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Jailbird - Kurt Vonnegut
Jailbird
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Walter Starbuck, a career humanist and eventual low-level aide in the Nixon White House, is implicated in Watergate and jailed, after which he (like Howard Campbell in Mother Night) works on his memoirs. Starbuck is innocent (his office was used as a base for the Watergate shenanigans of which he... show more
Walter Starbuck, a career humanist and eventual low-level aide in the Nixon White House, is implicated in Watergate and jailed, after which he (like Howard Campbell in Mother Night) works on his memoirs. Starbuck is innocent (his office was used as a base for the Watergate shenanigans of which he had no knowledge) and yet he is not innocent (he has collaborated with power unquestioningly served societal order all his life). In that sense, Starbuck is a generic Vonnegut protagonist, an individual compromised by the essential lack of interior.Jailbird (1979) uses the format of the memoir to retrospectively trace Starbuck's uneven, centerless and purposeless odyssey in or out of the offices of power. He represents another Vonnegut Everyman caught amongst forces which he neither understands nor can defend. Written in the aftermath of Watergate, Jailbird is, of course, an attempt to order those catastrophic events and to find some rationale or meaningful outcome, and, as is usually the case with Vonnegut's pyrotechnics, there is no easy answer or perhaps there is no answer at all.Starbuck (his name an Americanized version of his long, foreign birth name), in his profound ambiguity and ambivalence, may himself constitute an explanation for Watergate, a series of whose consequences have not, almost forty years later, been fully assimilated or understood. The Nixon who passes across the panorama of Jailbird is no more or less ambiguous than Starbuck himself--a man without qualities whose overwhelming quality is one of imposition.ABOUT THE AUTHORKurt Vonnegut (1922-2007) is one of the most beloved American writers of the twentieth century. Vonnegut's audience increased steadily since his first five pieces in the 1950s and grew from there. His 1968 novel Slaughterhouse-Five has become a canonic war novel with Joseph Heller's Catch-22 to form the truest and darkest of what came from World War II.Vonnegut began his career as a science fiction writer, and his early novels--Player Piano and The Sirens of Titan--were categorized as such even as they appealed to an audience far beyond the reach of the category. In the 1960s, Vonnegut became closely associated with the Baby Boomer generation, a writer on that side, so to speak.Now that Vonnegut's work has been studied as a large body of work, it has been more deeply understood and unified. There is a consistency to his satirical insight, humor and anger which makes his work so synergistic. It seems clear that the more of Vonnegut's work you read, the more it resonates and the more you wish to read. Scholars believe that Vonnegut's reputation (like Mark Twain's) will grow steadily through the decades as his work continues to increase in relevance and new connections are formed, new insights made.ABOUT THE SERIESAuthor Kurt Vonnegut is considered by most to be one of the most important writers of the twentieth century. His books Slaughterhouse-Five (named after Vonnegut's World War II POW experience) and Cat's Cradle are considered among his top works. RosettaBooks offers here a complete range of Vonnegut's work, including his first novel (Player Piano, 1952) for readers familiar with Vonnegut's work as well as newcomers.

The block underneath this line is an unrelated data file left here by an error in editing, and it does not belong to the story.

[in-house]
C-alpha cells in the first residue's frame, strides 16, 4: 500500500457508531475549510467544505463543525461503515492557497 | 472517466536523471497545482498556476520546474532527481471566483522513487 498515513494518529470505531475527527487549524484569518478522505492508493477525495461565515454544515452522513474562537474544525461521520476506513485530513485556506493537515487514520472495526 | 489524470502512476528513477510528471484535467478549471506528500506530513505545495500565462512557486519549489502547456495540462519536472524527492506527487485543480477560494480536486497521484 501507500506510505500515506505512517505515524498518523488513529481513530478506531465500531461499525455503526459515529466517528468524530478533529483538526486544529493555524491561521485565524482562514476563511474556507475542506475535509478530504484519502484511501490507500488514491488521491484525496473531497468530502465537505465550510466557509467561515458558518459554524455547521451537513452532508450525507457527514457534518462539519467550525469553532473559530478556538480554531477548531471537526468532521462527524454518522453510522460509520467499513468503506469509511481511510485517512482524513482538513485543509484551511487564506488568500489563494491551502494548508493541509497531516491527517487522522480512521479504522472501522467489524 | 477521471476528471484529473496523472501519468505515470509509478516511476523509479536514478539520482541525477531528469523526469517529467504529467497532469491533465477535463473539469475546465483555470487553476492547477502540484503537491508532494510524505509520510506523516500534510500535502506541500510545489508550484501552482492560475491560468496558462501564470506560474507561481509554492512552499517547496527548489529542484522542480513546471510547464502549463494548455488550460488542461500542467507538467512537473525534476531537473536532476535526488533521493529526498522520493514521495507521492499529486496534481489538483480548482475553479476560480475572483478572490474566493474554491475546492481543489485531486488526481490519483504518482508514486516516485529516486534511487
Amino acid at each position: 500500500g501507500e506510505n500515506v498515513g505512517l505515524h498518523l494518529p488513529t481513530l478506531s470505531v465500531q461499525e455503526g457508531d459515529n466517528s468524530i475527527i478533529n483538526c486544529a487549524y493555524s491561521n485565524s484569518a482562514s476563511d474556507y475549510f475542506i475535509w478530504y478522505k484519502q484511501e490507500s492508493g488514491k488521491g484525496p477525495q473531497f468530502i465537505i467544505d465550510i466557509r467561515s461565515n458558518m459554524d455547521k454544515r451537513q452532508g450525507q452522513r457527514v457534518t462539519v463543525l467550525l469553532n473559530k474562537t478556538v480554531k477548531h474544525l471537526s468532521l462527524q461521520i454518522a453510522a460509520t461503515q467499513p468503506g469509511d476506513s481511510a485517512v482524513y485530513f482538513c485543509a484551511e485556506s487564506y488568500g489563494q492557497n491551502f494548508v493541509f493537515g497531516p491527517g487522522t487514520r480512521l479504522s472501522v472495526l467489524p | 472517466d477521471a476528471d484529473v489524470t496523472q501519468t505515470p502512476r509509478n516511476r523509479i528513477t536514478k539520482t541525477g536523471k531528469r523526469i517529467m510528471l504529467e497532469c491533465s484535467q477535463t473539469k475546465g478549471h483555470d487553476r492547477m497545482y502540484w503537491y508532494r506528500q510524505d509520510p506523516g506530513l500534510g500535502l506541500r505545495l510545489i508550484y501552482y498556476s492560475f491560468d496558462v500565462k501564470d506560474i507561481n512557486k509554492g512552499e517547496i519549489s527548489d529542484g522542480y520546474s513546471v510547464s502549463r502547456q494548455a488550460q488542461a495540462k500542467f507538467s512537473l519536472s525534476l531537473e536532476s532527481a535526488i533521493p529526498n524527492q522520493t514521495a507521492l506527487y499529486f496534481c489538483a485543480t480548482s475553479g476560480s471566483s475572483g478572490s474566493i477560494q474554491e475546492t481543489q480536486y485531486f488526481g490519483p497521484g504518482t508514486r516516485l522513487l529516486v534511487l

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Format: kindle
ASIN: B005IHWAN0
Publisher: RosettaBooks
Pages no: 283
Edition language: English
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Community Reviews
Book Babble
Book Babble rated it
4.0 Jailbird
The first half of Jailbird was difficult for me to fully appreciate due to it’s randomness, but I would expect nothing else from Kurt Vonnegut. In the second half, things began to quickly become clear and coherent. I loved the inclusion of real historical events in the book, like the Watergate Scand...
The Library of Babel
The Library of Babel rated it
3.0 Kurt Vonnegut - Jailbird
Let's face it: this is a minor novel by Vonnegut. Which means - mind you - that 'Jailbird' is still a good book.There is a certain melancholic Shawshank Redemption-like feeling here and I've found the pages about Sacco & Vanzetti to be particularly touching and interesting. The weather sympathises.A...
Ana V.
Ana V. rated it
5.0 Jailbird: A Novel
I had heard so much about this author's sarcasm, about his humour, about his unique style, before deciding to read one of his books. I started with Slaughterhouse - Five, which was not a good pick for me. To make up for it, I bought "Jailbird ".. and I fell in love. His style is special, he has a wa...
Reading a Thousand Lives
Reading a Thousand Lives rated it
5.0
Honestly, I think this is my favorite of Vonnegut's work, or maybe tied with Cat's Cradle, I dunno, he's simply a genius.This novel follows Walter Starbuck as he gets out of prison for his involvement in Watergate and meets his former love, plus all the human kindness he receives on the way.
NinthWanderer
NinthWanderer rated it
I read this immediately following Slaughterhouse Five. As a young journalism student, I adored this satirical take on Watergate and politics.
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